Mountain mint is a rugged survivor: Think Grizzly Adams, except skinny and green. In my yard this wildflower has triumphed over dry shade, poor drainage, and periodic drought. Never once has it complained. Instead, it multiplies. Clusters of small white (sometimes lavender) flowers appear in late summer—a welcome bit of cool in the final weeks of summer heat. When the flowers fade, the gray seed heads remain, giving your garden some character in late fall and winter. In spring, the fragrant narrow green leaves are a pleasant backdrop for bulbs and other early flowers. Leaves turn yellow in the fall.
Common name: Mountain mint, common mountain mint, Virginia mountain mint
Botanical name: Pycnanthemum virginianum
Plant type: Perennial
Zones: 4 to 8
Height: 2 to 3 feet
• Sun: Full sun to part shade
• Soil: Average, well drained
• Moisture: Average to dry
• Mulch: Mulch to preserve moisture in the soil.
• Pruning: None needed.
• Fertilizer: None needed.
• By seed or by division
Pests and diseases
• Vulnerable to rust.
• Attracts bees, wasps, butterflies, and beetles.
• Like other mints, mountain mint has a bullying tendency. If it’s in poor soil, that may be enough to keep it under control—otherwise, keep it corralled, either in a container or in a bed with edging. Or plant it with other wildflower colonizers that will fight back.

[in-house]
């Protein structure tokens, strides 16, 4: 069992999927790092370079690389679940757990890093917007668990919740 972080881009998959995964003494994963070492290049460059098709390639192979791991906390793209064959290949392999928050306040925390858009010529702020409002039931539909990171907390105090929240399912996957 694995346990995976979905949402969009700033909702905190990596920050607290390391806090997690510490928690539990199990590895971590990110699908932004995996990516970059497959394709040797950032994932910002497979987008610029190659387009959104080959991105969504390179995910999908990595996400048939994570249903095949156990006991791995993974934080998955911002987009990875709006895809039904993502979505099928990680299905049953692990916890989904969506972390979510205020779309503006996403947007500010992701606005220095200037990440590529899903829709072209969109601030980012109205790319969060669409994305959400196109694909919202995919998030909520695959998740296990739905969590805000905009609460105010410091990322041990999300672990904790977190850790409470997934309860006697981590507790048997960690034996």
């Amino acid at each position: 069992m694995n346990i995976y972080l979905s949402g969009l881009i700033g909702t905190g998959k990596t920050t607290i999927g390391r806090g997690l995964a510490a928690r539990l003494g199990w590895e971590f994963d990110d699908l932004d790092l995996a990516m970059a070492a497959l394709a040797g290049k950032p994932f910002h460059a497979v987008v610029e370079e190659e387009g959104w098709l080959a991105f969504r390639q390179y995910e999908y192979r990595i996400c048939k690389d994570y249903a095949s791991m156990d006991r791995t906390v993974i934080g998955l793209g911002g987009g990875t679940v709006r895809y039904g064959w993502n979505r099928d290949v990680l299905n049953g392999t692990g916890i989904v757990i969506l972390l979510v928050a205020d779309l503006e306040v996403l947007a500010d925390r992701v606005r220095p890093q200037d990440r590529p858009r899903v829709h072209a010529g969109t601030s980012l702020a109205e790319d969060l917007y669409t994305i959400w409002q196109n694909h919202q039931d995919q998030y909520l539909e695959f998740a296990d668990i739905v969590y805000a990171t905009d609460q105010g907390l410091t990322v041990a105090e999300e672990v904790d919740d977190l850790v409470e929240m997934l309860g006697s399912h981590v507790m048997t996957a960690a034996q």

• Grow mountain mint with other summer-blooming natives like black-eyed Susans, butterfly weed, and purple prairie clover.
• Plant mountain mint where you’ll brush up against it and enjoy the strong mint scent.
• Mountain mint’s stems are strong and upright, making it a great cut flower.
All in the family
• There’s some confusion between mountain mint (P. virginianum) and slender mountain mint (P. tenuifolium). Slender mountain mint has even narrower leaves and a fainter fragrance.
• Other members of the Lamiaceae family are basil, rosemary, marjoram, oregano, and lavender. Lambs’ ears, Russian sage, bee balm, and coleus are also in this family.
(Text by Elizabeth Noll, photo courtesy of Missouri Botanical Garden’s Kemper Center for Home Gardening)